Vehicles seized and crushed as part of crackdown on flytipping in Sunderland

Five vehicles have been seized and crushed as part of an ongoing crackdown on flytippers in Sunderland.

In the latest bid to tackle problems around anti-social behaviour and illegal dumping of waste, a white Ford transit van was seized from an address in Rydal Avenue, Easington Lane on Thursday, August 11, on suspicion of being involved in a fly-tipping incident that happened in the back lane of Devonshire Street, Southwick in May, which “completely blocked vehicle access along the back lane”.

As part of a clampdown on flytipping, it was the eleventh vehicle seized by Sunderland City Council since August 2019 on the grounds of being believed to have been used in the illegal dumping of rubbish.

Sunderland City Council has the power to confiscate any vehicle they suspect of being involved in environmental crime.

Of the 10 vehicles previously seized, investigations have resulted in five being crushed with a further vehicle due to be crushed in the coming weeks.

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Councillor Claire Rowntree, Deputy Leader of Sunderland City Council and Cabinet Member for Clean Green City, said: "We know that flytipping and anti-social behaviour are two of our residents' biggest bugbears because they've told us so."Flytipping is not only illegal but anti-social. It can be a real blight on communities so where we come across evidence that a vehicle may have been used for flytipping, we use our legal powers to seize it."If the owner doesn’t come forward within a certain period of time to claim it and provide the relevant documentation, we look to use these powers to either crush it or sell it. I hope this seizure acts as a stark warning to anyone tempted to flytip.”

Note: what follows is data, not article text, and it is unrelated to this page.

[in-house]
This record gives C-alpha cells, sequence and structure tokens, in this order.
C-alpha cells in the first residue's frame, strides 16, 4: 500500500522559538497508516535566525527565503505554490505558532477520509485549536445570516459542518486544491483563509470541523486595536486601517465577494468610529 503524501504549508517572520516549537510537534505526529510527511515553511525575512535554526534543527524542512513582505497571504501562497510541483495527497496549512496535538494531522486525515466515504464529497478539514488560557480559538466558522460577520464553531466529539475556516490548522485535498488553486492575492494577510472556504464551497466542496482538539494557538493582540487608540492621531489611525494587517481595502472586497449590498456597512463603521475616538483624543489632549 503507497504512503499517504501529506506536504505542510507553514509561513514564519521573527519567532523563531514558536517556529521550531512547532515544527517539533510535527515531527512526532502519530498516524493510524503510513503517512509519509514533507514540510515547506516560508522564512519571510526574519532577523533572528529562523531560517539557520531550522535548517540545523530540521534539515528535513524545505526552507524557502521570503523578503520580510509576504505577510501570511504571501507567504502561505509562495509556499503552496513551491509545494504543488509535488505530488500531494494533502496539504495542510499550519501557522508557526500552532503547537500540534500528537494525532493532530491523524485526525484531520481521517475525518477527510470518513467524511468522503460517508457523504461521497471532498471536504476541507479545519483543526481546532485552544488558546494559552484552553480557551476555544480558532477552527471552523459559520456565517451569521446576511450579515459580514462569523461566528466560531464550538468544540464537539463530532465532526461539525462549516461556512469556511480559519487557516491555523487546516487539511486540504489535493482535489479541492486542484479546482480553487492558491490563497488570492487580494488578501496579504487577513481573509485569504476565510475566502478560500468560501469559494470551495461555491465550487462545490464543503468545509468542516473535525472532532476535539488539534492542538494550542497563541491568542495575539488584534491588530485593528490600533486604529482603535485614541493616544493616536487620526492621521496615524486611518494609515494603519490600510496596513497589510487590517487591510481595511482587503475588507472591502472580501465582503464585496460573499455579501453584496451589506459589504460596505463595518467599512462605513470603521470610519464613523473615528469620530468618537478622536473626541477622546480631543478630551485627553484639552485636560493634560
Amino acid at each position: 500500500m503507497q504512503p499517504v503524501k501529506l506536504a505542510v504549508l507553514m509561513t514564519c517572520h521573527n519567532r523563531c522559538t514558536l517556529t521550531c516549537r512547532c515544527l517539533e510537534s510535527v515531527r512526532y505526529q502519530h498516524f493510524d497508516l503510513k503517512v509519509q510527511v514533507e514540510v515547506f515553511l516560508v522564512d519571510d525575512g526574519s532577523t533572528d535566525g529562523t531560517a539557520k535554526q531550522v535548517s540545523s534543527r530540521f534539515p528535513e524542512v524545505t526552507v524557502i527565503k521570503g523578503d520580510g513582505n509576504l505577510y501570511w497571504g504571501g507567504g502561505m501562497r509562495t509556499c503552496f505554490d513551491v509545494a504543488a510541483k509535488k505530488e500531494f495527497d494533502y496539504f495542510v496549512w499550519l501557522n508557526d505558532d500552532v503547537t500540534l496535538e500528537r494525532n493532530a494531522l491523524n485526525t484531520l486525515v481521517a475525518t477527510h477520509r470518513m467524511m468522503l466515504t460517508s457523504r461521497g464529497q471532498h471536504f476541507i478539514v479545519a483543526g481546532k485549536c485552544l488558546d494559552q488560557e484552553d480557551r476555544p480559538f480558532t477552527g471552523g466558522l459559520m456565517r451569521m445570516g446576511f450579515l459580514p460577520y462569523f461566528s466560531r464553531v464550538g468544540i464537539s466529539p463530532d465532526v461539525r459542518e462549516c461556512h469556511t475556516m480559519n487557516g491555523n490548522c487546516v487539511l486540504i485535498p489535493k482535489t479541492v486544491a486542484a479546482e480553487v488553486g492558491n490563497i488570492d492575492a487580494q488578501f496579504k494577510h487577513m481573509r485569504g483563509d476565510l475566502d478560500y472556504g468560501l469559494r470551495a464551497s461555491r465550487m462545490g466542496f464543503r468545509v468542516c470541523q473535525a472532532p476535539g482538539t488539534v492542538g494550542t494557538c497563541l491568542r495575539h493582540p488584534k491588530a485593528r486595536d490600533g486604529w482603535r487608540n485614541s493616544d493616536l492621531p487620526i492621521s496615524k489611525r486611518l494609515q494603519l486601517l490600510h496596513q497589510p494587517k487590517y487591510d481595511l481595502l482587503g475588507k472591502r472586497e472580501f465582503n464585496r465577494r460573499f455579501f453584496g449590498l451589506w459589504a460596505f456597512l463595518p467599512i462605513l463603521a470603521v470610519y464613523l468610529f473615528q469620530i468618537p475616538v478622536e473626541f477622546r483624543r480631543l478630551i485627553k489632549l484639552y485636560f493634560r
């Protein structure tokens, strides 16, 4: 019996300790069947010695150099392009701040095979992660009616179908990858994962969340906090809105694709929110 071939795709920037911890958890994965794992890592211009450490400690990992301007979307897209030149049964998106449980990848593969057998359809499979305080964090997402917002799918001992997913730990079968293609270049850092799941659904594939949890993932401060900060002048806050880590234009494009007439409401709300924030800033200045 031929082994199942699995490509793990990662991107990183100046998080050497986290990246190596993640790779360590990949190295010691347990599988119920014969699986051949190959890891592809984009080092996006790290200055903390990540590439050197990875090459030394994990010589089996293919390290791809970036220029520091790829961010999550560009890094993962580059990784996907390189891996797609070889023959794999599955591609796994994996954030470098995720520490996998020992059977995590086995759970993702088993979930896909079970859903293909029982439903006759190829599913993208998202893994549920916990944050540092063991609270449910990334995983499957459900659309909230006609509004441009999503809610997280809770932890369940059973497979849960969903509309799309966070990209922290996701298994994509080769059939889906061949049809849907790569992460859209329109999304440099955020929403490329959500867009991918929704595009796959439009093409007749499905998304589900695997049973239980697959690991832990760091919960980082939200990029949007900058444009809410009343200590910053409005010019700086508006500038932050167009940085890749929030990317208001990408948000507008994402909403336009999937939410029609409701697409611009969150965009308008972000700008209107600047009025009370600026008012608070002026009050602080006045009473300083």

The council has also carried out various flytipping investigations, which have led to 93 fixed penalty notices being issued and 35 successful prosecutions, resulting in fines totalling £9,446. It has also recouped costs associated with these prosecutions, totalling £10,358.

This vehicle was seized by Sunderland City Council after being believed to be involved in the illegal dumping of rubbish.

All the revenue generated from fixed penalty notices, including costs and compensation awarded by the courts, is ploughed back into the service and helps pay towards the costs of cleaning up litter and flytipping, keeping roads clean, and enforcement against littering graffiti and flyposting.

Councillor Rowntree added: "I'd like to thank everyone who helps to keep our city clean by taking the time to report flytipping because it allows us to take action against those who are responsible. It's also really important if you're planning to use a private waste collector that you make the proper checks first so you don't unwittingly fall victim to flytippers."As householders, we all have a legal ‘Duty of Care’ to make sure that our waste is disposed of lawfully so if you are arranging a private collection you need to check where the waste is going and whether they have a valid waste carrier's licence. If you don't, and it's found dumped, you could be the one left to pick up the bill."

Anyone who witnesses fly-tipping is urged to contact the Environment Agency via their website or by calling 0191 520 5550.